Will These Plants Grow Here?

“I’m new to Texas, and there are plants I see, but I don’t see them in your books and I don’t hear you recommending them. Will these grow here? I’d appreciate your comments on them.”

Green Giant arborvitae. I don’t hear rave reviews from people who have tried this plant, and it did not fare at all well in the heat in my own landscape. Mine started struggling by mid-June and was gone by mid-July. Pyramidal hollies are better choices in almost all cases.


Peonies. I grew up in College Station, and my mom and dad (from Nebraska) commented how they missed their peonies. I’ve lived in the DFW area for the past 49 years, and I’ve observed that I-30 is just about the dividing line of where you can even grow peonies at all. There are a few heirloom varieties you see in older neighborhoods that bloom many springs. However, their flowers are huge and susceptible to late March and April rain and windstorms. South of that line I can’t recommend them, and north of that line, I’d suggest planting only a few.

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Raspberries. The only one I’ve ever seen grow well in hot Texas is a red variety called Dorman Red that originated in Mississippi. It grows well, and it fruits reliably. However, it really lacks flavor. I’d score it about a 1 or 2. I have other things I’d much rather grow.

Rhubarb. You see it sold, but have you ever seen it being harvested here in Texas? I haven’t. We’re just too hot. Maybe the Panhandle can grow it, and maybe the Davis Mountains, but not for the rest of us.


Lilacs. Let me reach for the hardhat and armor. People become bitter with my comments. I do not think Texans should spend time, money and space on lilacs. I’ve lived where they thrive. Their flowerheads are supposed to be as big as basketballs. What we are able to turn out in Texas are the size of tennis balls. And the plants struggle just to make it through our summers, let alone grow. According to the veterans who worked there, a plant at the TAMU Center on Coit Road in North Dallas where I worked for five years was actually shorter in 1977 than it had been 25 years earlier. Try them if you wish, but don’t boast about them in front of people from Iowa, Illinois or Washington State. They know what real lilacs are supposed to look like. Except for the sweet aroma of lilacs, purple crape myrtles are a lot more spectacular here.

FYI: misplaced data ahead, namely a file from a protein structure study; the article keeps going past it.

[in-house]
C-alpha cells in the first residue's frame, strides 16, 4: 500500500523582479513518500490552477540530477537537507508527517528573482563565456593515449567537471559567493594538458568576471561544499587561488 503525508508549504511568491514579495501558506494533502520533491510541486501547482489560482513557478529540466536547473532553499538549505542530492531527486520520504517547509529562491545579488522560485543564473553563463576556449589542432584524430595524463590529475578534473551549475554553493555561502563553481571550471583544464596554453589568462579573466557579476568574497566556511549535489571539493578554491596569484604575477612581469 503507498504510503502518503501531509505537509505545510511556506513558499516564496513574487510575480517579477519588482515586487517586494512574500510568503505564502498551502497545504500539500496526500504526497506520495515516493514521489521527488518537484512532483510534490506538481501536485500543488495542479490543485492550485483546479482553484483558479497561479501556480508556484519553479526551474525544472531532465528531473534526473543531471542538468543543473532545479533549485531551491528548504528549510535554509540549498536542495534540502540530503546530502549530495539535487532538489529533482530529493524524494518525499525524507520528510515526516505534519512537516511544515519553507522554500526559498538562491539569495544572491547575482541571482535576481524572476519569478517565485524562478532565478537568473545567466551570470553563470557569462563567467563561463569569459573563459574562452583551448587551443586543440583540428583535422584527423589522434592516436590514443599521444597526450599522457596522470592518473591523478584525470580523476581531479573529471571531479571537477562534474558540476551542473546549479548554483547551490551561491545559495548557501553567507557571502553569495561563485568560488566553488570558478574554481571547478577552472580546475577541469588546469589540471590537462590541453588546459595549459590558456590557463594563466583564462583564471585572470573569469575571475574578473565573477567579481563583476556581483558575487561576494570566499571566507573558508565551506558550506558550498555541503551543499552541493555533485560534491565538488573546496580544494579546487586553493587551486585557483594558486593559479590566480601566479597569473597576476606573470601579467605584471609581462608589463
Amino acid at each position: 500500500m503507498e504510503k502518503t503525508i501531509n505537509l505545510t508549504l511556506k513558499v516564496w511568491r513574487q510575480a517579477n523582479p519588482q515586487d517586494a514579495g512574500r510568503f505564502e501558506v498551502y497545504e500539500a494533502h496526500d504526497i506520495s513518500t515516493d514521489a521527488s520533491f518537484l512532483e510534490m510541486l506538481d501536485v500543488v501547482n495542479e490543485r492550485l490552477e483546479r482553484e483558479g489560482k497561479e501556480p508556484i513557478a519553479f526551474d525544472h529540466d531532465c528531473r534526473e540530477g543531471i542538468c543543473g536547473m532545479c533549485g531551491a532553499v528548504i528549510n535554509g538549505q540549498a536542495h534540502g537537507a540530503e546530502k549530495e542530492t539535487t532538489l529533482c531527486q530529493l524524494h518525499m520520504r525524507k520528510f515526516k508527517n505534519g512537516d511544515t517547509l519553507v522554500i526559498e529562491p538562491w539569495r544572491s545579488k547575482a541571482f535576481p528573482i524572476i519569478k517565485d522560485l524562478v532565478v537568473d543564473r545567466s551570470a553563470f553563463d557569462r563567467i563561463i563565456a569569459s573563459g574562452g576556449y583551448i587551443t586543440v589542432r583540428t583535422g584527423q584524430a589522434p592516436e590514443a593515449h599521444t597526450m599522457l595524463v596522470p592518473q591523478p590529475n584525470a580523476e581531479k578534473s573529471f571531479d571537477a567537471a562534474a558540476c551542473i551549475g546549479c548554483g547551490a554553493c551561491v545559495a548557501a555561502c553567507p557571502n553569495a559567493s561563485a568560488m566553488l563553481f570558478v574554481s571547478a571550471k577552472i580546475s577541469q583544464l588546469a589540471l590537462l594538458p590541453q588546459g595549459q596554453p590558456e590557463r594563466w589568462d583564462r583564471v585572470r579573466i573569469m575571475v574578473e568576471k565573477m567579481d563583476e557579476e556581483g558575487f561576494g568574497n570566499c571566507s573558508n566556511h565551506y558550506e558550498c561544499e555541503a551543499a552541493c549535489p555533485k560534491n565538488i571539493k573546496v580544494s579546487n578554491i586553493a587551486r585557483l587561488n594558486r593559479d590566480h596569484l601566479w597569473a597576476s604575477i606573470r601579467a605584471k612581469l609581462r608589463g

Yews. Taxus – true Japanese yews from the North. These are stellar plants in the Midwest and along the Upper East Coast, but they succumb to our heat. They’ll do fairly well in Northeast Texas, and you do see them in DFW and even farther south. But they’re expensive and not ultra-dependable. Try a few to see how they do before you invest the big bucks.

Sky Pencil hollies. This is a selection of Japanese holly (Ilex crenata). As such, it’s poorly adapted to alkaline soils but better suited to East Texas. It’s heavily marketed in the big cities along I-35, but it’s poorly adapted to the black clay gumbo soils there. A better alternative is the less available Scarlet’s Peak yaupon holly.


Cherries. Most of Texas is too warm by about 15 degrees, summer and winter. Montmorency sour cherries have the best chance of succeeding, but even they will struggle in Texas.

Apricots. Bryan and Moorpark are the best candidates, but they have fairly low chilling requirements. That means that they will often come into bloom early, only to get caught by late frosts and freezes (like this week). You’ll get a good crop, on average, about one year out of four.

Canadian Green grass. This is marketed on television to fill in bare patches in lawns. So are several other blends. Be careful on two fronts. First, that the grasses included in the blends are adapted to Texas conditions of sun, temperature, humidity and rainfall. And second, be certain that none of the grass types in the blends is capable of becoming invasive. These blends are usually not good options. If your bare patches are due to excessive shade, that almost always means it’s time to shift to a shade-tolerant groundcover replacement.

So I’ve pointed out 10 plants that are likely to cause you frustration. These are compared to hundreds, if not thousands, that can be sources of happiness. Your local independent retail garden center will have the proper advice for your part of the state. Take advantage of that help, and seek their opinions by asking as you check out, “Is every plant in my wagon likely to succeed in my landscape and garden?”

Posted by Neil Sperry
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